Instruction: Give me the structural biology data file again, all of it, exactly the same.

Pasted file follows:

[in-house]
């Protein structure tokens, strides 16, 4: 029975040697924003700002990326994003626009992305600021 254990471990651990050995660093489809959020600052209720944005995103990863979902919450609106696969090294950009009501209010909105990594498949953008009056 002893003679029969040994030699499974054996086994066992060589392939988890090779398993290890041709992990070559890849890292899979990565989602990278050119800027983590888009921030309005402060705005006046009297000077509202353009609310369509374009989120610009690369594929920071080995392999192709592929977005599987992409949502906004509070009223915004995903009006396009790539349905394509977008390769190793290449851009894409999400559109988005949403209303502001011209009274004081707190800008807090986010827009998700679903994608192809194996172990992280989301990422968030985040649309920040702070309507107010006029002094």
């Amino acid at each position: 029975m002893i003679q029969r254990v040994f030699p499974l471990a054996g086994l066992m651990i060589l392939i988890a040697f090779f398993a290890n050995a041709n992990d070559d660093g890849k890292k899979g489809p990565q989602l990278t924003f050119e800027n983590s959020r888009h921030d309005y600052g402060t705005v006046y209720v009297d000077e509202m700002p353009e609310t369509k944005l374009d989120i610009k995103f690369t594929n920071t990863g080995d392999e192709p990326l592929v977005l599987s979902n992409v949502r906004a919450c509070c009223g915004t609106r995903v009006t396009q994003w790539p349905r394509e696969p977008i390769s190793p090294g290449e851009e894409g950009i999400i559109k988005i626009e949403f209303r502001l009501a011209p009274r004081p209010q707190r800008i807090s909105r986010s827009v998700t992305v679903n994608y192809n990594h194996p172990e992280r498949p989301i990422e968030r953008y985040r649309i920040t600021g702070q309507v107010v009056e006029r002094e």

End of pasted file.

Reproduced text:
[in-house]
């Protein structure tokens, strides 16, 4: 029975040697924003700002990326994003626009992305600021 254990471990651990050995660093489809959020600052209720944005995103990863979902919450609106696969090294950009009501209010909105990594498949953008009056 002893003679029969040994030699499974054996086994066992060589392939988890090779398993290890041709992990070559890849890292899979990565989602990278050119800027983590888009921030309005402060705005006046009297000077509202353009609310369509374009989120610009690369594929920071080995392999192709592929977005599987992409949502906004509070009223915004995903009006396009790539349905394509977008390769190793290449851009894409999400559109988005949403209303502001011209009274004081707190800008807090986010827009998700679903994608192809194996172990992280989301990422968030985040649309920040702070309507107010006029002094």
């Amino acid at each position: 029975m002893i003679q029969r254990v040994f030699p499974l471990a054996g086994l066992m651990i060589l392939i988890a040697f090779f398993a290890n050995a041709n992990d070559d660093g890849k890292k899979g489809p990565q989602l990278t924003f050119e800027n983590s959020r888009h921030d309005y600052g402060t705005v006046y209720v009297d000077e509202m700002p353009e609310t369509k944005l374009d989120i610009k995103f690369t594929n920071t990863g080995d392999e192709p990326l592929v977005l599987s979902n992409v949502r906004a919450c509070c009223g915004t609106r995903v009006t396009q994003w790539p349905r394509e696969p977008i390769s190793p090294g290449e851009e894409g950009i999400i559109k988005i626009e949403f209303r502001l009501a011209p009274r004081p209010q707190r800008i807090s909105r986010s827009v998700t992305v679903n994608y192809n990594h194996p172990e992280r498949p989301i990422e968030r953008y985040r649309i920040t600021g702070q309507v107010v009056e006029r002094e």